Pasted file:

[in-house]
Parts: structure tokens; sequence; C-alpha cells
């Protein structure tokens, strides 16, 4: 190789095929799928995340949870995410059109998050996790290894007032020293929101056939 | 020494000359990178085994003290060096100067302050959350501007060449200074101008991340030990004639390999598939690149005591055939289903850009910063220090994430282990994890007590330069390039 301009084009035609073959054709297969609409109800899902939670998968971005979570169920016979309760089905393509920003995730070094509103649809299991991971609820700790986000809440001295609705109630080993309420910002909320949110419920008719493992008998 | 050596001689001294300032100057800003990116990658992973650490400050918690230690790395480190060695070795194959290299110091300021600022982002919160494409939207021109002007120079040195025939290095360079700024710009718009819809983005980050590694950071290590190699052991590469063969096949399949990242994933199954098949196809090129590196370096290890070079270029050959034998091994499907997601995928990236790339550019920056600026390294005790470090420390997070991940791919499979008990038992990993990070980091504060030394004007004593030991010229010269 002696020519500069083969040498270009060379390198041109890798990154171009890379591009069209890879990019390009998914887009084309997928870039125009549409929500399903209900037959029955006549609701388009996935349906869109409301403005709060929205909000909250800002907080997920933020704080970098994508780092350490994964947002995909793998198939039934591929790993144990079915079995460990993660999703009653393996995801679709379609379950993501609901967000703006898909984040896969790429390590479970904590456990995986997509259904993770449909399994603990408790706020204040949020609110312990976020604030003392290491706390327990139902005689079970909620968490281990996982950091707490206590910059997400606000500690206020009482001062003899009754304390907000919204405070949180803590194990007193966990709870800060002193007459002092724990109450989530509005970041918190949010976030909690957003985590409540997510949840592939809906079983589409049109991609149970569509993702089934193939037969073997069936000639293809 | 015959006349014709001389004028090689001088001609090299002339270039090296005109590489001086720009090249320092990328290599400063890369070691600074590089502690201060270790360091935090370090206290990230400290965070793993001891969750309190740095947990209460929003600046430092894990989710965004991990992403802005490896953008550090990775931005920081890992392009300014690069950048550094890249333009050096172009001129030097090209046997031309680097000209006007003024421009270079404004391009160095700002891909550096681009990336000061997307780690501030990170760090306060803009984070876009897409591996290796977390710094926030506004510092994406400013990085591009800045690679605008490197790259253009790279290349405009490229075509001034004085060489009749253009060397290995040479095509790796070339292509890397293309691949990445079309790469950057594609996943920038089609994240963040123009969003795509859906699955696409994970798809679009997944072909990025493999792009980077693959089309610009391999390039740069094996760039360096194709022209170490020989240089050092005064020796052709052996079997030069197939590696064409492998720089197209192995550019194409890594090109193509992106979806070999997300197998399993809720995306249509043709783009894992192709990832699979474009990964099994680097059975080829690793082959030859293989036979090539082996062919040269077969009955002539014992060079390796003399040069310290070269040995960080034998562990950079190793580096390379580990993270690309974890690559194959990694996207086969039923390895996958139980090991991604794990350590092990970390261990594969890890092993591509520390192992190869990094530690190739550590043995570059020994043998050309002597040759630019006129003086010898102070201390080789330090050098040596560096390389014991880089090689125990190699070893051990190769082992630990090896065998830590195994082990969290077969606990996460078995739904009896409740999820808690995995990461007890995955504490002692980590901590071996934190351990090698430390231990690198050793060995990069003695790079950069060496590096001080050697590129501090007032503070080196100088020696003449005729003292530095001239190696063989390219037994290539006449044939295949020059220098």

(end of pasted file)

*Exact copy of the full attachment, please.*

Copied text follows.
[in-house]
Parts: structure tokens; sequence; C-alpha cells
């Protein structure tokens, strides 16, 4: 190789095929799928995340949870995410059109998050996790290894007032020293929101056939 | 020494000359990178085994003290060096100067302050959350501007060449200074101008991340030990004639390999598939690149005591055939289903850009910063220090994430282990994890007590330069390039 301009084009035609073959054709297969609409109800899902939670998968971005979570169920016979309760089905393509920003995730070094509103649809299991991971609820700790986000809440001295609705109630080993309420910002909320949110419920008719493992008998 | 050596001689001294300032100057800003990116990658992973650490400050918690230690790395480190060695070795194959290299110091300021600022982002919160494409939207021109002007120079040195025939290095360079700024710009718009819809983005980050590694950071290590190699052991590469063969096949399949990242994933199954098949196809090129590196370096290890070079270029050959034998091994499907997601995928990236790339550019920056600026390294005790470090420390997070991940791919499979008990038992990993990070980091504060030394004007004593030991010229010269 002696020519500069083969040498270009060379390198041109890798990154171009890379591009069209890879990019390009998914887009084309997928870039125009549409929500399903209900037959029955006549609701388009996935349906869109409301403005709060929205909000909250800002907080997920933020704080970098994508780092350490994964947002995909793998198939039934591929790993144990079915079995460990993660999703009653393996995801679709379609379950993501609901967000703006898909984040896969790429390590479970904590456990995986997509259904993770449909399994603990408790706020204040949020609110312990976020604030003392290491706390327990139902005689079970909620968490281990996982950091707490206590910059997400606000500690206020009482001062003899009754304390907000919204405070949180803590194990007193966990709870800060002193007459002092724990109450989530509005970041918190949010976030909690957003985590409540997510949840592939809906079983589409049109991609149970569509993702089934193939037969073997069936000639293809 | 015959006349014709001389004028090689001088001609090299002339270039090296005109590489001086720009090249320092990328290599400063890369070691600074590089502690201060270790360091935090370090206290990230400290965070793993001891969750309190740095947990209460929003600046430092894990989710965004991990992403802005490896953008550090990775931005920081890992392009300014690069950048550094890249333009050096172009001129030097090209046997031309680097000209006007003024421009270079404004391009160095700002891909550096681009990336000061997307780690501030990170760090306060803009984070876009897409591996290796977390710094926030506004510092994406400013990085591009800045690679605008490197790259253009790279290349405009490229075509001034004085060489009749253009060397290995040479095509790796070339292509890397293309691949990445079309790469950057594609996943920038089609994240963040123009969003795509859906699955696409994970798809679009997944072909990025493999792009980077693959089309610009391999390039740069094996760039360096194709022209170490020989240089050092005064020796052709052996079997030069197939590696064409492998720089197209192995550019194409890594090109193509992106979806070999997300197998399993809720995306249509043709783009894992192709990832699979474009990964099994680097059975080829690793082959030859293989036979090539082996062919040269077969009955002539014992060079390796003399040069310290070269040995960080034998562990950079190793580096390379580990993270690309974890690559194959990694996207086969039923390895996958139980090991991604794990350590092990970390261990594969890890092993591509520390192992190869990094530690190739550590043995570059020994043998050309002597040759630019006129003086010898102070201390080789330090050098040596560096390389014991880089090689125990190699070893051990190769082992630990090896065998830590195994082990969290077969606990996460078995739904009896409740999820808690995995990461007890995955504490002692980590901590071996934190351990090698430390231990690198050793060995990069003695790079950069060496590096001080050697590129501090007032503070080196100088020696003449005729003292530095001239190696063989390219037994290539006449044939295949020059220098």